It has been suggested that substituting herbal green tea like lemongrass for sugary sodas and juices can aid in weight loss. While lemongrass tea has many health benefits, drinking it on a regular basis is not advised. The possibility of adverse effects increases if you do this. You can improve your body’s response to lemongrass tea by alternating it with water or other sugar-free beverages.
5. A diuretic effect is possible.
For those interested in alternative medicine, lemongrass is commonly used as a diuretic. Increased urination due to taking a diuretic helps the body get rid of excess water and salt. If you have cardiovascular disease, liver failure, or edema, your doctor may recommend diuretics.
6. Decreased risk of cancer
It has been hypothesized that the citral in lemongrass has strong anticancer properties against certain cancer cell lines. Lemongrass has several anti-cancer components. This can be accomplished by directly killing cancer cells or by bolstering your immune system so your body can better fight off cancer on its own.
Aside from standard treatments like chemotherapy and radiation, lemongrass tea is sometimes used as an adjunctive therapy. Its use is strictly restricted to when prescribed by a specialist in oncology.
7. Helps to lower systolic blood pressure
A group of 72 male volunteers was split into two groups and given either lemongrass tea or healthy green tea to drink in an observational study conducted in 2012. The systolic blood pressure of those who drank the lemongrass tea decreased slightly, while the diastolic pressure increased slightly. Their heart rates were also noticeably reduced.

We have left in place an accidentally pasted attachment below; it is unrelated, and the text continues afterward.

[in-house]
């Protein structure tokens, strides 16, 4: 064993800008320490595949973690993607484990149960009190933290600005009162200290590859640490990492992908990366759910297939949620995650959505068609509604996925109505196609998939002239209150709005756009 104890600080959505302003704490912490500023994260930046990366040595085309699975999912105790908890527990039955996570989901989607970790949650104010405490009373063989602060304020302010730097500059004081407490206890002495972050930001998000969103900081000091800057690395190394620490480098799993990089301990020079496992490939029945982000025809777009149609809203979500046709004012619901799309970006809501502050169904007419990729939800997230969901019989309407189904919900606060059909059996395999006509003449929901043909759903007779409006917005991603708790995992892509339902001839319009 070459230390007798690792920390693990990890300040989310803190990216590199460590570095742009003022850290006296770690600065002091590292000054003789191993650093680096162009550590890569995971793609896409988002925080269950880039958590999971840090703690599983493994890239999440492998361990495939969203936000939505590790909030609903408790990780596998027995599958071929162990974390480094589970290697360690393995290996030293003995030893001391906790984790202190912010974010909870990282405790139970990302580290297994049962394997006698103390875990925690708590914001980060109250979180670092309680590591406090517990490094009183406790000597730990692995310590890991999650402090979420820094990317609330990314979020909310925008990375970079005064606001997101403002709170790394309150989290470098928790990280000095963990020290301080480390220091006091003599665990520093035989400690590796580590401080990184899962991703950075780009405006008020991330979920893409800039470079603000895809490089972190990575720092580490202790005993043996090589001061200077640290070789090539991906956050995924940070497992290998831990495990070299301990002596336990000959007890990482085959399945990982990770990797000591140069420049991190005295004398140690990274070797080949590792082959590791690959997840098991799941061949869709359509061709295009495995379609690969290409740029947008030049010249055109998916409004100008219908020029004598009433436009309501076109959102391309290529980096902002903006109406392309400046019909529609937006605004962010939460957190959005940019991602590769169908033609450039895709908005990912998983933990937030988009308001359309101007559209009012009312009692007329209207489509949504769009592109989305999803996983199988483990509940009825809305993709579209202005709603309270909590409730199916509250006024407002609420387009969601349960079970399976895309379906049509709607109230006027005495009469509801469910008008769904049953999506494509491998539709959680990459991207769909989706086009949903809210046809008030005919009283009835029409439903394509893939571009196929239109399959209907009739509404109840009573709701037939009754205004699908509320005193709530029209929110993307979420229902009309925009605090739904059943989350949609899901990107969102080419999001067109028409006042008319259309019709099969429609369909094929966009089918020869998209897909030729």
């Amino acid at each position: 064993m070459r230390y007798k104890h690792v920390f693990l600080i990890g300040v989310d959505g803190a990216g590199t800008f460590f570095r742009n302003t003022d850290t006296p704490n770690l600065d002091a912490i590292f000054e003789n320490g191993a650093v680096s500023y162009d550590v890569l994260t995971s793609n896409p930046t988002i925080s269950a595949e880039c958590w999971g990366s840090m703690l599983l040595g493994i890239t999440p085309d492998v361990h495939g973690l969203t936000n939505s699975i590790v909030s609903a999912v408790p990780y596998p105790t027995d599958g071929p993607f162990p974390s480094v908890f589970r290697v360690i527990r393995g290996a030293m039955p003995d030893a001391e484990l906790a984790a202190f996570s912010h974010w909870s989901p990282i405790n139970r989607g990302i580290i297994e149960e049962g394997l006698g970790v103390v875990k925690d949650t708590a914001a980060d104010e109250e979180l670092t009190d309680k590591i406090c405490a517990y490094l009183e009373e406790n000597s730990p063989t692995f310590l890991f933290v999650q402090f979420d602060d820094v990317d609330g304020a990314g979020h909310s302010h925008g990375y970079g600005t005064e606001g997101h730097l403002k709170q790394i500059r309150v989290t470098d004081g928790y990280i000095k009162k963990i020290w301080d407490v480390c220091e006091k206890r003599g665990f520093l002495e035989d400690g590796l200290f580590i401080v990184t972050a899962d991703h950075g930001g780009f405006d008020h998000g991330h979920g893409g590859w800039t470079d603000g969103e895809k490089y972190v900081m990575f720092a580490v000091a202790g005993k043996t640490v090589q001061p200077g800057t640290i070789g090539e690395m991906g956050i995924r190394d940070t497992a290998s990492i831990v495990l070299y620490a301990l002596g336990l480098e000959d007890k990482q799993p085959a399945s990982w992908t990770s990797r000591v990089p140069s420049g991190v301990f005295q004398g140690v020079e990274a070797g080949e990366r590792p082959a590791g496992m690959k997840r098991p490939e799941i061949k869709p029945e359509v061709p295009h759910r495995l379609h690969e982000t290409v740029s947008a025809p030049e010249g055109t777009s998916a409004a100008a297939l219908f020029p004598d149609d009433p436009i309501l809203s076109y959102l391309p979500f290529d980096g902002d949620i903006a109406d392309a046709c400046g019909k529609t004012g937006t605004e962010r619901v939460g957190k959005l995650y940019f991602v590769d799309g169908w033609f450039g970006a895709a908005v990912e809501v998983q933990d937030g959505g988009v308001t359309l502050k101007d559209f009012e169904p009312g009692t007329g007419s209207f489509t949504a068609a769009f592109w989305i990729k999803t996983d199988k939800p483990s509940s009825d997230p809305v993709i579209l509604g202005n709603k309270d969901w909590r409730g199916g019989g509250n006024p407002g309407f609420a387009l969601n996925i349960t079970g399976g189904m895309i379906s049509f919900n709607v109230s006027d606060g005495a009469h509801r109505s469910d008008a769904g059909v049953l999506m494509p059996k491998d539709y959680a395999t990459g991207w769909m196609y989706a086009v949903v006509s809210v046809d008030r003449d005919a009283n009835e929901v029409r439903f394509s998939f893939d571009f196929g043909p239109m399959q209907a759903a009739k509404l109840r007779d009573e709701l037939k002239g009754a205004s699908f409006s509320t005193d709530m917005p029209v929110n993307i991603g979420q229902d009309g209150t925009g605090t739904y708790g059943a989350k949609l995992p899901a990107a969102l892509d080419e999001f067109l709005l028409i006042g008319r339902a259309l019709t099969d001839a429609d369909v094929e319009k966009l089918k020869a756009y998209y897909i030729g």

These results are promising for people with systolic hypertension, but researchers advise caution for men with heart conditions when using lemongrass. If your heart rate suddenly drops or your diastolic pressure suddenly rises, this can help you avoid those potentially fatal side effects.
8. It may encourage good digestion.
Tea made from lemongrass is often used as a complementary treatment for gastrointestinal issues like nausea and vomiting. A study was published on rodents in 2012 suggesting that lemongrass may be useful in the treatment of gastric ulcers.
The essential oil extracted from lemongrass leaves was found to reduce stomach lining damage caused by aspirin and alcohol. Aspirin use on a regular basis is a leading cause of stomach ulcers.
9. Aid in cholesterol regulation.
If your cholesterol levels are too high, you may be at a higher risk for cardiovascular disease. The use of lemongrass oil extract in an effort to reduce cholesterol levels in animals was documented in a study. The amount taken had an effect on how much cholesterol was reduced.
Daily dosing with up to 100 milligrams of lemongrass essential oil has been shown to be safe in multiple studies in mice. To determine if lemongrass tea, like lemongrass oil, can be beneficial, more study is required.
10. it relieves premenstrual syndrome (PMS)
Tea made from lemongrass is a popular natural treatment for PMS symptoms like cramping, bloating, and hot flashes. Although there is a lack of studies examining the effects of lemongrass on the premenstrual syndrome, it may be helpful due to its ability to calm an upset stomach and decrease inflammation. Various studies report that lemongrass oil can be used to help cool the body.